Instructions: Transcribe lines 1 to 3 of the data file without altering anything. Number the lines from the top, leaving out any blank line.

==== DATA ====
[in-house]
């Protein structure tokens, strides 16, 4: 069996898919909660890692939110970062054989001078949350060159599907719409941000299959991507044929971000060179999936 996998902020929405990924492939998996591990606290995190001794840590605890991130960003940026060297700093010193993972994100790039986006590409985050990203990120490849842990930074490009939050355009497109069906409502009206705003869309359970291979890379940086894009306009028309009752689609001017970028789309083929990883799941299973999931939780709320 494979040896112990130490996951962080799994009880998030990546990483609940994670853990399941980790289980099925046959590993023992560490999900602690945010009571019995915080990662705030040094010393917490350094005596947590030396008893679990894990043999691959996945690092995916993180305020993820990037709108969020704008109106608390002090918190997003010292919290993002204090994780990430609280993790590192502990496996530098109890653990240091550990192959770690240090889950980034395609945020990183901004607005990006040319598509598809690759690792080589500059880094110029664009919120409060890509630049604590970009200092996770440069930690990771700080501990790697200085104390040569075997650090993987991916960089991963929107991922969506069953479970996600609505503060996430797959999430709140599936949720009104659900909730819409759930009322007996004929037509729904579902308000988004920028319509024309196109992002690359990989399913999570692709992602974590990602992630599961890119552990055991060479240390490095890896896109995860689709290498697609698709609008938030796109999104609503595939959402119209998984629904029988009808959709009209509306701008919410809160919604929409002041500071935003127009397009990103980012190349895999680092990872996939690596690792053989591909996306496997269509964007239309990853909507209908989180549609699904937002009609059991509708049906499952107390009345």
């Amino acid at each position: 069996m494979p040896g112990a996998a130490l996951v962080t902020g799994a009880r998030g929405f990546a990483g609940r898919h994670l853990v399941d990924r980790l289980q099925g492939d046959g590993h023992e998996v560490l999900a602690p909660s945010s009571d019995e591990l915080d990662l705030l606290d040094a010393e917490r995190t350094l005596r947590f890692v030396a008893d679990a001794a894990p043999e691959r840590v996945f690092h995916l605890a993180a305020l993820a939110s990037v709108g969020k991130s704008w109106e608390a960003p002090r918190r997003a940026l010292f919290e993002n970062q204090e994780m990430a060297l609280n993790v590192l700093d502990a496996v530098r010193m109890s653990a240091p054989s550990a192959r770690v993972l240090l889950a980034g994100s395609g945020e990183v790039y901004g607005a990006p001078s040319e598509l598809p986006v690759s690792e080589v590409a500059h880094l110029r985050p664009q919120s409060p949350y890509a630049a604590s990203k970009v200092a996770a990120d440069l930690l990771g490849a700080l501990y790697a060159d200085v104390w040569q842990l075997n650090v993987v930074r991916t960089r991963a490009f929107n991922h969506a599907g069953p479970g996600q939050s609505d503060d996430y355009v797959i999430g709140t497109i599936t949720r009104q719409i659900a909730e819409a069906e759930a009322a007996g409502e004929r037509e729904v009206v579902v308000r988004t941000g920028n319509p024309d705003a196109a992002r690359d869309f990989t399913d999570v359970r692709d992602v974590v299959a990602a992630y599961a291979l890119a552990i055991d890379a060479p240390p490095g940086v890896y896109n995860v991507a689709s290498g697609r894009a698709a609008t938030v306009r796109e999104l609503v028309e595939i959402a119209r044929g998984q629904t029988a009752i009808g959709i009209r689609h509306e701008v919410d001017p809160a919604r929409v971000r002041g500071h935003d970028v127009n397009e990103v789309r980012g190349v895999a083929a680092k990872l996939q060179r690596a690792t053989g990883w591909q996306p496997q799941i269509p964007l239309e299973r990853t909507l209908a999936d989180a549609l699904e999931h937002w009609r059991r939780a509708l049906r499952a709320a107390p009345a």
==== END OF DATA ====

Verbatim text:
[in-house]
């Protein structure tokens, strides 16, 4: 069996898919909660890692939110970062054989001078949350060159599907719409941000299959991507044929971000060179999936 996998902020929405990924492939998996591990606290995190001794840590605890991130960003940026060297700093010193993972994100790039986006590409985050990203990120490849842990930074490009939050355009497109069906409502009206705003869309359970291979890379940086894009306009028309009752689609001017970028789309083929990883799941299973999931939780709320 494979040896112990130490996951962080799994009880998030990546990483609940994670853990399941980790289980099925046959590993023992560490999900602690945010009571019995915080990662705030040094010393917490350094005596947590030396008893679990894990043999691959996945690092995916993180305020993820990037709108969020704008109106608390002090918190997003010292919290993002204090994780990430609280993790590192502990496996530098109890653990240091550990192959770690240090889950980034395609945020990183901004607005990006040319598509598809690759690792080589500059880094110029664009919120409060890509630049604590970009200092996770440069930690990771700080501990790697200085104390040569075997650090993987991916960089991963929107991922969506069953479970996600609505503060996430797959999430709140599936949720009104659900909730819409759930009322007996004929037509729904579902308000988004920028319509024309196109992002690359990989399913999570692709992602974590990602992630599961890119552990055991060479240390490095890896896109995860689709290498697609698709609008938030796109999104609503595939959402119209998984629904029988009808959709009209509306701008919410809160919604929409002041500071935003127009397009990103980012190349895999680092990872996939690596690792053989591909996306496997269509964007239309990853909507209908989180549609699904937002009609059991509708049906499952107390009345």
């Amino acid at each position: 069996m494979p040896g112990a996998a130490l996951v962080t902020g799994a009880r998030g929405f990546a990483g609940r898919h994670l853990v399941d990924r980790l289980q099925g492939d046959g590993h023992e998996v560490l999900a602690p909660s945010s009571d019995e591990l915080d990662l705030l606290d040094a010393e917490r995190t350094l005596r947590f890692v030396a008893d679990a001794a894990p043999e691959r840590v996945f690092h995916l605890a993180a305020l993820a939110s990037v709108g969020k991130s704008w109106e608390a960003p002090r918190r997003a940026l010292f919290e993002n970062q204090e994780m990430a060297l609280n993790v590192l700093d502990a496996v530098r010193m109890s653990a240091p054989s550990a192959r770690v993972l240090l889950a980034g994100s395609g945020e990183v790039y901004g607005a990006p001078s040319e598509l598809p986006v690759s690792e080589v590409a500059h880094l110029r985050p664009q919120s409060p949350y890509a630049a604590s990203k970009v200092a996770a990120d440069l930690l990771g490849a700080l501990y790697a060159d200085v104390w040569q842990l075997n650090v993987v930074r991916t960089r991963a490009f929107n991922h969506a599907g069953p479970g996600q939050s609505d503060d996430y355009v797959i999430g709140t497109i599936t949720r009104q719409i659900a909730e819409a069906e759930a009322a007996g409502e004929r037509e729904v009206v579902v308000r988004t941000g920028n319509p024309d705003a196109a992002r690359d869309f990989t399913d999570v359970r692709d992602v974590v299959a990602a992630y599961a291979l890119a552990i055991d890379a060479p240390p490095g940086v890896y896109n995860v991507a689709s290498g697609r894009a698709a609008t938030v306009r796109e999104l609503v028309e595939i959402a119209r044929g998984q629904t029988a009752i009808g959709i009209r689609h509306e701008v919410d001017p809160a919604r929409v971000r002041g500071h935003d970028v127009n397009e990103v789309r980012g190349v895999a083929a680092k990872l996939q060179r690596a690792t053989g990883w591909q996306p496997q799941i269509p964007l239309e299973r990853t909507l209908a999936d989180a549609l699904e999931h937002w009609r059991r939780a509708l049906r499952a709320a107390p009345a």